Ralph Goodale has a good write-up and some startling facts about the Harper government's spending priorities:
MR. HARPER PUTS JAILS AHEAD OF HEALTHCARE
This year is ending with some odd contradictions.
The Harper government says it doesn’t want to risk European-like debt problems, so it will curtail future federal funding for healthcare, and Canadians will just have to settle for a patchwork of provincial differences and deficiencies across the country.
But strangely, Mr. Harper has more than enough money to spend billions on bigger jails. He has more than enough money to spend additional billions on over-priced, uncompetitive fighter-jets.
He has more than enough money for expensive government advertising, unlimited political consultants, the most costly Cabinet in history (including his high-flying, high-living Defense Minister), and 30 more MPs to be added to the House of Commons (costing $100 million more per Parliament).
But healthcare is less important and must be cut back? Really?
The Harper government is also contradictory on job creation. They claim jobs are their Number One priority. Yet, this coming Sunday, the Conservatives will increase job-killing EI payroll taxes by $600 million, hitting every employee and employer in the country – small businesses especially.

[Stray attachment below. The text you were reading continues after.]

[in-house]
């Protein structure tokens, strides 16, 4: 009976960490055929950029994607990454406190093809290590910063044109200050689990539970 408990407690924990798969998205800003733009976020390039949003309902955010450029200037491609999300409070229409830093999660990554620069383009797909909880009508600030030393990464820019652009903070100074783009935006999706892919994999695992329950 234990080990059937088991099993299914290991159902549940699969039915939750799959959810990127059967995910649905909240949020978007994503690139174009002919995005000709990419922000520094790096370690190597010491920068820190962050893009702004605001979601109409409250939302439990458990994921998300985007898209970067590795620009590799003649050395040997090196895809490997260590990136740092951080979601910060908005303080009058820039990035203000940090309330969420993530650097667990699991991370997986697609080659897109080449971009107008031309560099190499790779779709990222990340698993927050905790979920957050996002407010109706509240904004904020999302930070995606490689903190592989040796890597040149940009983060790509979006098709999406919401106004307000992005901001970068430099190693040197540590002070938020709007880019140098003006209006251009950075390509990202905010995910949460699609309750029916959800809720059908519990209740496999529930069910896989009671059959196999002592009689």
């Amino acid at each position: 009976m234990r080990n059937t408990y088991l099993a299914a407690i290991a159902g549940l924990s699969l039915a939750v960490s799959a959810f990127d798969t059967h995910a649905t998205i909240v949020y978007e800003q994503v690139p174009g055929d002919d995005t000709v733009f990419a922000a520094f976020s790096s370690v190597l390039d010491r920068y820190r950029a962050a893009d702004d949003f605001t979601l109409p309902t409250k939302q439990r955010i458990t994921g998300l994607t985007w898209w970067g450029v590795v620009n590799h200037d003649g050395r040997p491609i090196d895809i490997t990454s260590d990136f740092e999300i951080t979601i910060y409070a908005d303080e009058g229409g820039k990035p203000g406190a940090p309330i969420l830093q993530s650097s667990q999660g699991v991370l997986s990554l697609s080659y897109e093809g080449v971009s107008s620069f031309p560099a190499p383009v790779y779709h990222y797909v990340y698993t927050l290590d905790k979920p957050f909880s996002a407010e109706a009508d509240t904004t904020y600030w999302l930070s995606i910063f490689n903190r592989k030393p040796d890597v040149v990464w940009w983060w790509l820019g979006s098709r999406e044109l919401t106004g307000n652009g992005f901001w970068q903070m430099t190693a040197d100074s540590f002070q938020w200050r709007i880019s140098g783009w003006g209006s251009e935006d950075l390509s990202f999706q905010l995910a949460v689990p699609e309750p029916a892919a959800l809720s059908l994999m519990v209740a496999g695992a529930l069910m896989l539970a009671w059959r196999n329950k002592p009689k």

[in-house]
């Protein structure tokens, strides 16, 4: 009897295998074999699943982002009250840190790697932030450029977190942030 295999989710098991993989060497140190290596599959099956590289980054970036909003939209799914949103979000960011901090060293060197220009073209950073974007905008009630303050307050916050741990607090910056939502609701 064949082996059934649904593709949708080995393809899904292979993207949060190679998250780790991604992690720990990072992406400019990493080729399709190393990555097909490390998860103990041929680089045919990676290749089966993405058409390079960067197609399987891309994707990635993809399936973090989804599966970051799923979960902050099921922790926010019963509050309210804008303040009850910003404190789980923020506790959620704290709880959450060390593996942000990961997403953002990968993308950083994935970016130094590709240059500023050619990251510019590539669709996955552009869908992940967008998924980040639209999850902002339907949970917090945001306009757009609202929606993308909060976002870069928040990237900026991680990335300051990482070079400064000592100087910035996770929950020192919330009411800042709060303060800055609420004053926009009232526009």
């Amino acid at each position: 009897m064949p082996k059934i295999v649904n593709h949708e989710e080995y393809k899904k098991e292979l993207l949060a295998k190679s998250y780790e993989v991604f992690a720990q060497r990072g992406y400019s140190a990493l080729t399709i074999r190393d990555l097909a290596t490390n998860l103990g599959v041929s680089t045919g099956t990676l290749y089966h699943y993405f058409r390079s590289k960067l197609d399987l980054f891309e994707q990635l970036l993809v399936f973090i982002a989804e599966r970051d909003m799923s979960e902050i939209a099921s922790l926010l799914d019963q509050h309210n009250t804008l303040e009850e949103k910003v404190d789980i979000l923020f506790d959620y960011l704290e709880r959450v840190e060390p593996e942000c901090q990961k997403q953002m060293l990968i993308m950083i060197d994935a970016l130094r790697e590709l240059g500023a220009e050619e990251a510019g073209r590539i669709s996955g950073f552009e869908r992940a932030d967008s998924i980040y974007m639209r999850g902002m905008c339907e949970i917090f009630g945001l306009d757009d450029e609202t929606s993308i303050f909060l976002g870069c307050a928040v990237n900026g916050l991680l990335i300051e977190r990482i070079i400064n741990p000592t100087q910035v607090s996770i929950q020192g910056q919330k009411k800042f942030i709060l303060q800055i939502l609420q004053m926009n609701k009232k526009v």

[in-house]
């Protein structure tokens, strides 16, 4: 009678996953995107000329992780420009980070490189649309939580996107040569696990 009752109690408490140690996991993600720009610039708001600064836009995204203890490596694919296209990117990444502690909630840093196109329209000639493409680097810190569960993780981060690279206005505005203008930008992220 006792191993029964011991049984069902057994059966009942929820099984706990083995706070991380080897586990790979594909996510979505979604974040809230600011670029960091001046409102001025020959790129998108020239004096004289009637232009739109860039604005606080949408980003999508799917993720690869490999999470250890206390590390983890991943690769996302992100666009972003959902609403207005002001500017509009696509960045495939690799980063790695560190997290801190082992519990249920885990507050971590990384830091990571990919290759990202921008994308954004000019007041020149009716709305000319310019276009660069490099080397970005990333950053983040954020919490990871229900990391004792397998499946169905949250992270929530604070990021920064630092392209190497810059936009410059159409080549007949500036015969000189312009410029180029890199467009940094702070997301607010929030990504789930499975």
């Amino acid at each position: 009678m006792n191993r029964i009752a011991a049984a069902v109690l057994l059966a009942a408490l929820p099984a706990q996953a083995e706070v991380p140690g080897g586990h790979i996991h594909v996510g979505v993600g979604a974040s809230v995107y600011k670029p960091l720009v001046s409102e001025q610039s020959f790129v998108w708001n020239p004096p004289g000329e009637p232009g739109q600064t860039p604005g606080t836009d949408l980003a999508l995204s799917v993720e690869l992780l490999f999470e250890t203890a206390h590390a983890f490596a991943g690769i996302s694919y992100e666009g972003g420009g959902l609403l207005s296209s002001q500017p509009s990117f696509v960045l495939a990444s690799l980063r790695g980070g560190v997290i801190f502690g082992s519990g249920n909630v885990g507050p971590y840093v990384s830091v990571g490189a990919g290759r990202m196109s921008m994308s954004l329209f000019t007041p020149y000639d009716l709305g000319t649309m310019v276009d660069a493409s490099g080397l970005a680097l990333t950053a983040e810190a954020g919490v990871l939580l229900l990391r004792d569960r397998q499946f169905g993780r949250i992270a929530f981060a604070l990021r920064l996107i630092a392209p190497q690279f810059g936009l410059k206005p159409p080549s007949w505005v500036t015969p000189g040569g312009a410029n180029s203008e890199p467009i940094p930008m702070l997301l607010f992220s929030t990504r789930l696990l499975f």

Now is the wrong time to hike payroll taxes. Canada’s unemployment rate is rising. The quality of available jobs is falling. Even here in buoyant Saskatchewan, we lost 4,200 jobs last month and the unemployment rate jumped by a full percentage point.
A third contradiction – a truly mean-spirited one – is the way the Harper government designs its “tax credits”.
In this year’s budget, the Conservatives boasted about “tax credits” for volunteer fire-fighters, homecare givers and families enrolling their children in arts programs. But there’s a catch. You have to earn a minimum level of income before you qualify. Below that level, you get nothing.
So why does this government deliberately discriminate against lower-income fire-fighters, homecare givers and families?
In the eyes of Conservatives, why are less wealthy Canadians less worthy of help?